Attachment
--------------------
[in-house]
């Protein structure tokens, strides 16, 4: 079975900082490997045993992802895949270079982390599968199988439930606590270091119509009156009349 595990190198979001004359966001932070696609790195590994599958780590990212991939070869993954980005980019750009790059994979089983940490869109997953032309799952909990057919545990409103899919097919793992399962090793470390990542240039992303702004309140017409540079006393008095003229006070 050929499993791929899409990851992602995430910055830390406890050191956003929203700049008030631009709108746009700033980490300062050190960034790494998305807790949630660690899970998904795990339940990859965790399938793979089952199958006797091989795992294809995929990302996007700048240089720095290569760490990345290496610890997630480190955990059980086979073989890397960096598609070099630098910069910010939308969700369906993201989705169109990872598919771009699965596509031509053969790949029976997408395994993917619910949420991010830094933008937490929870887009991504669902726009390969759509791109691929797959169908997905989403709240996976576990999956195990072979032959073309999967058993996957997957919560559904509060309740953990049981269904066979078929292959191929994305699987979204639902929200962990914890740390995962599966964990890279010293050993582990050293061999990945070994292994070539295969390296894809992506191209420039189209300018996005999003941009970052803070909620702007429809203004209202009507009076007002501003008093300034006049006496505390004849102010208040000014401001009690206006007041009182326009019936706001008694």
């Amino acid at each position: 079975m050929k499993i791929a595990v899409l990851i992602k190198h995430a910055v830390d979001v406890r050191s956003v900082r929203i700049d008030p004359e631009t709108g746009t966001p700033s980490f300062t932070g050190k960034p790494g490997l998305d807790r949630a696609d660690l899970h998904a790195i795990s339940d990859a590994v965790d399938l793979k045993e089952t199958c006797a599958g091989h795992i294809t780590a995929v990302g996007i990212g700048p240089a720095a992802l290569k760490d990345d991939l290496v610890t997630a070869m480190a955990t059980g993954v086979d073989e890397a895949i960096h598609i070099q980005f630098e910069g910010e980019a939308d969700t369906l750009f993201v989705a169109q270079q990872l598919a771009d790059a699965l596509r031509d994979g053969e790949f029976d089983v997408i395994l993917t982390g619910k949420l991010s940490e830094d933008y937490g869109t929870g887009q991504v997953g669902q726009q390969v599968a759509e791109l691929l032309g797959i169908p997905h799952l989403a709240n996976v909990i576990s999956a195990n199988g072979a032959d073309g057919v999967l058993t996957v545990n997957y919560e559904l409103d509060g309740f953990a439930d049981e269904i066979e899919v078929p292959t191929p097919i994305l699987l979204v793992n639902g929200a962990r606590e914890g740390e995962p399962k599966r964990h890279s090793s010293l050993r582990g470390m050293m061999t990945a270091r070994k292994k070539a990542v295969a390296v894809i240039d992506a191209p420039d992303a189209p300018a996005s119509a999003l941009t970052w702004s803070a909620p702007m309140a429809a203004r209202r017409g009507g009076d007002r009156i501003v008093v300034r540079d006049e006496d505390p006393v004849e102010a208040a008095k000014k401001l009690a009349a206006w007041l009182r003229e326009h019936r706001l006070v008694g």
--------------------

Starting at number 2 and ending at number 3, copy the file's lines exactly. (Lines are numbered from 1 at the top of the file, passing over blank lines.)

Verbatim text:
């Protein structure tokens, strides 16, 4: 079975900082490997045993992802895949270079982390599968199988439930606590270091119509009156009349 595990190198979001004359966001932070696609790195590994599958780590990212991939070869993954980005980019750009790059994979089983940490869109997953032309799952909990057919545990409103899919097919793992399962090793470390990542240039992303702004309140017409540079006393008095003229006070 050929499993791929899409990851992602995430910055830390406890050191956003929203700049008030631009709108746009700033980490300062050190960034790494998305807790949630660690899970998904795990339940990859965790399938793979089952199958006797091989795992294809995929990302996007700048240089720095290569760490990345290496610890997630480190955990059980086979073989890397960096598609070099630098910069910010939308969700369906993201989705169109990872598919771009699965596509031509053969790949029976997408395994993917619910949420991010830094933008937490929870887009991504669902726009390969759509791109691929797959169908997905989403709240996976576990999956195990072979032959073309999967058993996957997957919560559904509060309740953990049981269904066979078929292959191929994305699987979204639902929200962990914890740390995962599966964990890279010293050993582990050293061999990945070994292994070539295969390296894809992506191209420039189209300018996005999003941009970052803070909620702007429809203004209202009507009076007002501003008093300034006049006496505390004849102010208040000014401001009690206006007041009182326009019936706001008694």
């Amino acid at each position: 079975m050929k499993i791929a595990v899409l990851i992602k190198h995430a910055v830390d979001v406890r050191s956003v900082r929203i700049d008030p004359e631009t709108g746009t966001p700033s980490f300062t932070g050190k960034p790494g490997l998305d807790r949630a696609d660690l899970h998904a790195i795990s339940d990859a590994v965790d399938l793979k045993e089952t199958c006797a599958g091989h795992i294809t780590a995929v990302g996007i990212g700048p240089a720095a992802l290569k760490d990345d991939l290496v610890t997630a070869m480190a955990t059980g993954v086979d073989e890397a895949i960096h598609i070099q980005f630098e910069g910010e980019a939308d969700t369906l750009f993201v989705a169109q270079q990872l598919a771009d790059a699965l596509r031509d994979g053969e790949f029976d089983v997408i395994l993917t982390g619910k949420l991010s940490e830094d933008y937490g869109t929870g887009q991504v997953g669902q726009q390969v599968a759509e791109l691929l032309g797959i169908p997905h799952l989403a709240n996976v909990i576990s999956a195990n199988g072979a032959d073309g057919v999967l058993t996957v545990n997957y919560e559904l409103d509060g309740f953990a439930d049981e269904i066979e899919v078929p292959t191929p097919i994305l699987l979204v793992n639902g929200a962990r606590e914890g740390e995962p399962k599966r964990h890279s090793s010293l050993r582990g470390m050293m061999t990945a270091r070994k292994k070539a990542v295969a390296v894809i240039d992506a191209p420039d992303a189209p300018a996005s119509a999003l941009t970052w702004s803070a909620p702007m309140a429809a203004r209202r017409g009507g009076d007002r009156i501003v008093v300034r540079d006049e006496d505390p006393v004849e102010a208040a008095k000014k401001l009690a009349a206006w007041l009182r003229e326009h019936r706001l006070v008694g």